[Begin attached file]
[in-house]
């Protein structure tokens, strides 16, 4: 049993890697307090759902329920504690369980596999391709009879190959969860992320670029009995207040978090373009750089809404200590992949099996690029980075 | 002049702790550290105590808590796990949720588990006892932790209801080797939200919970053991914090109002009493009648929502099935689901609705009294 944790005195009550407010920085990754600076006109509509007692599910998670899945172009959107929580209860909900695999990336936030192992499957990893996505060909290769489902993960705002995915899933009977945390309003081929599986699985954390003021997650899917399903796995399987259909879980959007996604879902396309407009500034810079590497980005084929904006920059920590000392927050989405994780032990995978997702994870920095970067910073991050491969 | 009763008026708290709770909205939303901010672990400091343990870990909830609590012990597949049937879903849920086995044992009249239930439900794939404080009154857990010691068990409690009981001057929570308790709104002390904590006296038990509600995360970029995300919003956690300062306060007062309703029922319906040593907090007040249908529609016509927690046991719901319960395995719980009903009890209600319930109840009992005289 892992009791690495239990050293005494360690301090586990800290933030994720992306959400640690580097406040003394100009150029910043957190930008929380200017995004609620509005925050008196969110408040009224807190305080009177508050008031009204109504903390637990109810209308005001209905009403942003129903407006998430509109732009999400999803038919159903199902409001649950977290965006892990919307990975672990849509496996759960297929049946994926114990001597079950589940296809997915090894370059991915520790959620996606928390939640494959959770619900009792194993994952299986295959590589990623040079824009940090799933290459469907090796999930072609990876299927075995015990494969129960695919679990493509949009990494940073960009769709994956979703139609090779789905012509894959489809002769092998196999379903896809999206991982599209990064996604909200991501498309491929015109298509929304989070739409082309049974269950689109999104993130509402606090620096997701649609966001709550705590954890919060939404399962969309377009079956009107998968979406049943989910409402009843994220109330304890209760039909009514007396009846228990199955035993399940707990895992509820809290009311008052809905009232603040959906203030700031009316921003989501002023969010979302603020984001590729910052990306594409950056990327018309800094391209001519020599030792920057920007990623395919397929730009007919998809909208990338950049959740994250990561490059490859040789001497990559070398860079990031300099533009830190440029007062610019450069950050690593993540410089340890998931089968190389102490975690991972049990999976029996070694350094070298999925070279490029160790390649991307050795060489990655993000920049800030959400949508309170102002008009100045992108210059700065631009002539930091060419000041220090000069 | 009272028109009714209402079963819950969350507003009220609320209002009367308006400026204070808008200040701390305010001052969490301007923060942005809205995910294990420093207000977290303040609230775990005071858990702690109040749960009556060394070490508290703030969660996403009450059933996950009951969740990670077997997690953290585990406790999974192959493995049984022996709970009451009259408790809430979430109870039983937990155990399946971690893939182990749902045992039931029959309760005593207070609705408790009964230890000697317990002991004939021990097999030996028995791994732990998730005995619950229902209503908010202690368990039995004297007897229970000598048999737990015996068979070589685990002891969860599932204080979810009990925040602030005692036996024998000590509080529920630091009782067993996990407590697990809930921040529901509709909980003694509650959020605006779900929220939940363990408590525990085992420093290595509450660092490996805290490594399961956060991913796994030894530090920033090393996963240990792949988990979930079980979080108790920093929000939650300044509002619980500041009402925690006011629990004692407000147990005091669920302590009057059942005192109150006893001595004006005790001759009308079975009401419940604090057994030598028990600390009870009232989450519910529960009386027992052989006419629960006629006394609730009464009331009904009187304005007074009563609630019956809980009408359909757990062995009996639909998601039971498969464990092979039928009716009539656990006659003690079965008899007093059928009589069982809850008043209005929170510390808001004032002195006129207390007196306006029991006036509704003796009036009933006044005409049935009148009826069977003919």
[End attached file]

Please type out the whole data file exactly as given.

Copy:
[in-house]
């Protein structure tokens, strides 16, 4: 049993890697307090759902329920504690369980596999391709009879190959969860992320670029009995207040978090373009750089809404200590992949099996690029980075 | 002049702790550290105590808590796990949720588990006892932790209801080797939200919970053991914090109002009493009648929502099935689901609705009294 944790005195009550407010920085990754600076006109509509007692599910998670899945172009959107929580209860909900695999990336936030192992499957990893996505060909290769489902993960705002995915899933009977945390309003081929599986699985954390003021997650899917399903796995399987259909879980959007996604879902396309407009500034810079590497980005084929904006920059920590000392927050989405994780032990995978997702994870920095970067910073991050491969 | 009763008026708290709770909205939303901010672990400091343990870990909830609590012990597949049937879903849920086995044992009249239930439900794939404080009154857990010691068990409690009981001057929570308790709104002390904590006296038990509600995360970029995300919003956690300062306060007062309703029922319906040593907090007040249908529609016509927690046991719901319960395995719980009903009890209600319930109840009992005289 892992009791690495239990050293005494360690301090586990800290933030994720992306959400640690580097406040003394100009150029910043957190930008929380200017995004609620509005925050008196969110408040009224807190305080009177508050008031009204109504903390637990109810209308005001209905009403942003129903407006998430509109732009999400999803038919159903199902409001649950977290965006892990919307990975672990849509496996759960297929049946994926114990001597079950589940296809997915090894370059991915520790959620996606928390939640494959959770619900009792194993994952299986295959590589990623040079824009940090799933290459469907090796999930072609990876299927075995015990494969129960695919679990493509949009990494940073960009769709994956979703139609090779789905012509894959489809002769092998196999379903896809999206991982599209990064996604909200991501498309491929015109298509929304989070739409082309049974269950689109999104993130509402606090620096997701649609966001709550705590954890919060939404399962969309377009079956009107998968979406049943989910409402009843994220109330304890209760039909009514007396009846228990199955035993399940707990895992509820809290009311008052809905009232603040959906203030700031009316921003989501002023969010979302603020984001590729910052990306594409950056990327018309800094391209001519020599030792920057920007990623395919397929730009007919998809909208990338950049959740994250990561490059490859040789001497990559070398860079990031300099533009830190440029007062610019450069950050690593993540410089340890998931089968190389102490975690991972049990999976029996070694350094070298999925070279490029160790390649991307050795060489990655993000920049800030959400949508309170102002008009100045992108210059700065631009002539930091060419000041220090000069 | 009272028109009714209402079963819950969350507003009220609320209002009367308006400026204070808008200040701390305010001052969490301007923060942005809205995910294990420093207000977290303040609230775990005071858990702690109040749960009556060394070490508290703030969660996403009450059933996950009951969740990670077997997690953290585990406790999974192959493995049984022996709970009451009259408790809430979430109870039983937990155990399946971690893939182990749902045992039931029959309760005593207070609705408790009964230890000697317990002991004939021990097999030996028995791994732990998730005995619950229902209503908010202690368990039995004297007897229970000598048999737990015996068979070589685990002891969860599932204080979810009990925040602030005692036996024998000590509080529920630091009782067993996990407590697990809930921040529901509709909980003694509650959020605006779900929220939940363990408590525990085992420093290595509450660092490996805290490594399961956060991913796994030894530090920033090393996963240990792949988990979930079980979080108790920093929000939650300044509002619980500041009402925690006011629990004692407000147990005091669920302590009057059942005192109150006893001595004006005790001759009308079975009401419940604090057994030598028990600390009870009232989450519910529960009386027992052989006419629960006629006394609730009464009331009904009187304005007074009563609630019956809980009408359909757990062995009996639909998601039971498969464990092979039928009716009539656990006659003690079965008899007093059928009589069982809850008043209005929170510390808001004032002195006129207390007196306006029991006036509704003796009036009933006044005409049935009148009826069977003919």